Wanna Make Your Own Roman Shade…You So Can
…well it’s sort of a roman shade. Besides the fabric itself, and the Bias tape I bought, I literally made this whole thing from stuff I had lying around. I felt sort of Gilligan-like. Like my curtain was the equivalent of making a phone out of a coconut. I wanted the shade to have one of those header box things. I don’t know what their called, but I know I like them, so I looked around the house for some clever idea of how to make my po’ person shade with a header-box thing. Here’s what I came up with-
- Foam Core Board
- Hot Glue
- Straight Pins
- Sticky Back Velcro Squares
- Store Bought White Linen Curtain Panels (Holla Ikea)
- Tie backs that come with the curtain panels
- Existing curtain rod
First I cut the foam core board to the size that I wanted (I need two pieces to make the length I needed), and attached them together by gluing an extra piece of foam core board on the back side over the seam. Hot glue baby…it’s the bomb. I was worried it might melt through, but it didn’t. Then I laid the fabric out, folded it around the corners, and hot glued it in place.
That’s its ba-dunk-a-dunk (aka backside).
I glued these strips on the backside also. Their sole purpose is to use as ties to attach this header thing to the curtain rod. You won’t end up seeing them at all.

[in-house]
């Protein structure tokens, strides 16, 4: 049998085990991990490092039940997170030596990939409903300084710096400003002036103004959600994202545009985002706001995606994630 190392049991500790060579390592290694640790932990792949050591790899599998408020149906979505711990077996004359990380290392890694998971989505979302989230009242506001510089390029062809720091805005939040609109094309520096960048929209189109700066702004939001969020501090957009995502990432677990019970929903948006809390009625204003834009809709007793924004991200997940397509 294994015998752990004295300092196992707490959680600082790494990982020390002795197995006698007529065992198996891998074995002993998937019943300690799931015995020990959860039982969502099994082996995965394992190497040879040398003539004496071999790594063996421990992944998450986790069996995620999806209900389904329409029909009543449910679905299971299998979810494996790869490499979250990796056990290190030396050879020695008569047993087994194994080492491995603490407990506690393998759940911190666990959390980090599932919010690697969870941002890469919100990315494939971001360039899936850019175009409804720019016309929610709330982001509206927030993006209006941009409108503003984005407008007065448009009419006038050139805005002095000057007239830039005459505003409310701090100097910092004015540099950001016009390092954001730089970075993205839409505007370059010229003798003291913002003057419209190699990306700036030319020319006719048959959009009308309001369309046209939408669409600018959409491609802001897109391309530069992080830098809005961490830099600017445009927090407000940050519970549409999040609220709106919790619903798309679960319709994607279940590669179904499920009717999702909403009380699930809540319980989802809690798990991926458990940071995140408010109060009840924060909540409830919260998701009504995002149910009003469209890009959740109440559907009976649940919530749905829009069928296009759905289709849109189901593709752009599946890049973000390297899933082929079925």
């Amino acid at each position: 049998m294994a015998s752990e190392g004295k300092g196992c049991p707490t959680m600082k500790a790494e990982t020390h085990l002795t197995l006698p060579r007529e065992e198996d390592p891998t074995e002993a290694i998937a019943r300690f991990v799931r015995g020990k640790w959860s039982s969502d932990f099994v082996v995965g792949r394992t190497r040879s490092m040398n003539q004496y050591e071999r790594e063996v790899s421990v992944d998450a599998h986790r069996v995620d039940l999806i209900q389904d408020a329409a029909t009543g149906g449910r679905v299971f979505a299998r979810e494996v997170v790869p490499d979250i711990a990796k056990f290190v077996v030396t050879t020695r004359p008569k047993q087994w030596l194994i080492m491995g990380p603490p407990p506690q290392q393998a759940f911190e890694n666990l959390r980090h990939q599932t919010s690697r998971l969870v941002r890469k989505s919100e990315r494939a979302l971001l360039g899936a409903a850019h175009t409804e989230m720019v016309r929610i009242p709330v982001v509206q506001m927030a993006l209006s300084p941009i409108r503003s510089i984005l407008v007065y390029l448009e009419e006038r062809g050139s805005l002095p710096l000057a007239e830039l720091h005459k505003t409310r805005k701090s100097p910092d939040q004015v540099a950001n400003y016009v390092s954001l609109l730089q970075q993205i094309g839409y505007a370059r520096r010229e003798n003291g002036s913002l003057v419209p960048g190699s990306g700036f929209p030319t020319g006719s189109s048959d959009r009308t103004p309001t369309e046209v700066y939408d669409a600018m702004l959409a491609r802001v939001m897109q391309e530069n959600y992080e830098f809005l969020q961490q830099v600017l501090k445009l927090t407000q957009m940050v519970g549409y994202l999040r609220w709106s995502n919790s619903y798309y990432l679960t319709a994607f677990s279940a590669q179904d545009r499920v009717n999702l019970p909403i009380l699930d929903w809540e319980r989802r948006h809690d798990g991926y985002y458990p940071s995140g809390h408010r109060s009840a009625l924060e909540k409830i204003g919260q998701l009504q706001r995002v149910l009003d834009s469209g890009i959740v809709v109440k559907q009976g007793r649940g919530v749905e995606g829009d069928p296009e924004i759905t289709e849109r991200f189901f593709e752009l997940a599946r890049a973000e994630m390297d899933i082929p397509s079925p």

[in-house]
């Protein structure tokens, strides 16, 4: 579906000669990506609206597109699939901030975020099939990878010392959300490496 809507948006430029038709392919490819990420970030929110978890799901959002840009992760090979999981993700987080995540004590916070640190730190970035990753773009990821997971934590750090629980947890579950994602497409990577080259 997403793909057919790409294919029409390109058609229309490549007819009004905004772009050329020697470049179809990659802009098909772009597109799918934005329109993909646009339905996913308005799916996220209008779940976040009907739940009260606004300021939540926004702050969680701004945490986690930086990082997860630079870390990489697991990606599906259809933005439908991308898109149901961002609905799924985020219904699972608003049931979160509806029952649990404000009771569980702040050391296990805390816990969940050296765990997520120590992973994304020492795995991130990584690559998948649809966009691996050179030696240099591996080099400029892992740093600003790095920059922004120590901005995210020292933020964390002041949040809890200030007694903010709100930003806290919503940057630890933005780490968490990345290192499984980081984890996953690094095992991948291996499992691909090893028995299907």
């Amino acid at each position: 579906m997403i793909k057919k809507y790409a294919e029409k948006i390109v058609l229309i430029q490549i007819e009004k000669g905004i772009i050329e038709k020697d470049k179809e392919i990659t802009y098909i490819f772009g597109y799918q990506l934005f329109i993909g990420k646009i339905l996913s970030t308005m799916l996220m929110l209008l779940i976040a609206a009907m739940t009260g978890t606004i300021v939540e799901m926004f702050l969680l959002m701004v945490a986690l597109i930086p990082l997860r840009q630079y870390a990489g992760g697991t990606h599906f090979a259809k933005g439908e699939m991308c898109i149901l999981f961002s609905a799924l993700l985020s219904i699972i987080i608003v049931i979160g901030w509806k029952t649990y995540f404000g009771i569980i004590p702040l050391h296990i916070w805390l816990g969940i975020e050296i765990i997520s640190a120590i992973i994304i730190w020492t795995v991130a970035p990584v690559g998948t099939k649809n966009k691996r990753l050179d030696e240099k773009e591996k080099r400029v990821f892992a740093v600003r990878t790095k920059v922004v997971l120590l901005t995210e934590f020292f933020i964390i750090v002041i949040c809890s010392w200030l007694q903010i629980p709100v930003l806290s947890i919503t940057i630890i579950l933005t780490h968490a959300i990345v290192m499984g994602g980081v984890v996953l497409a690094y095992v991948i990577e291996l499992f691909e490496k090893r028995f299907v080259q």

I bought bias tape in GoldenRod to use as trim…
…because I loved the color and it was way cheaper than buying ribbon. I only needed two packs, and I think they are under 3 bucks a pack. You just have to iron it first (its folded in half so when you iron it flat it doubles in size. Wider trim= curtains that look more expensive. In my unsolicited opinion). So I just hot glued this stuff around the header box thing.
The curtain panel itself happened to be the perfect width for my window. Yippy Skippy! That means I didn’t even have to sew anything! I just cut off the excess fabric in length (and that’s what I used for the header box thing). And all I did was fold some fabric over the top of the rod and use straight pins to keep it in place-
The beauty is you won’t see any of this top part, so it doesn’t matter that it is geh-tto. I pinned the tie backs up there too, because we are going to use those as what will hold up the panel when you want to actually open the thing.
A closer look-
*Side note– I pinned it all first just to make sure it all fit ok, then took it down and glued on all the trim, then pinned it back up again. Then I used those strips of fabric I glued to the back of the header and tied them around the ends of the curtain rod.
I used sticky back velcro squares to put on the back of the tie back,and then on the backside of the curtain panel so you can do this-
Crummy pictures. Awesome curtain.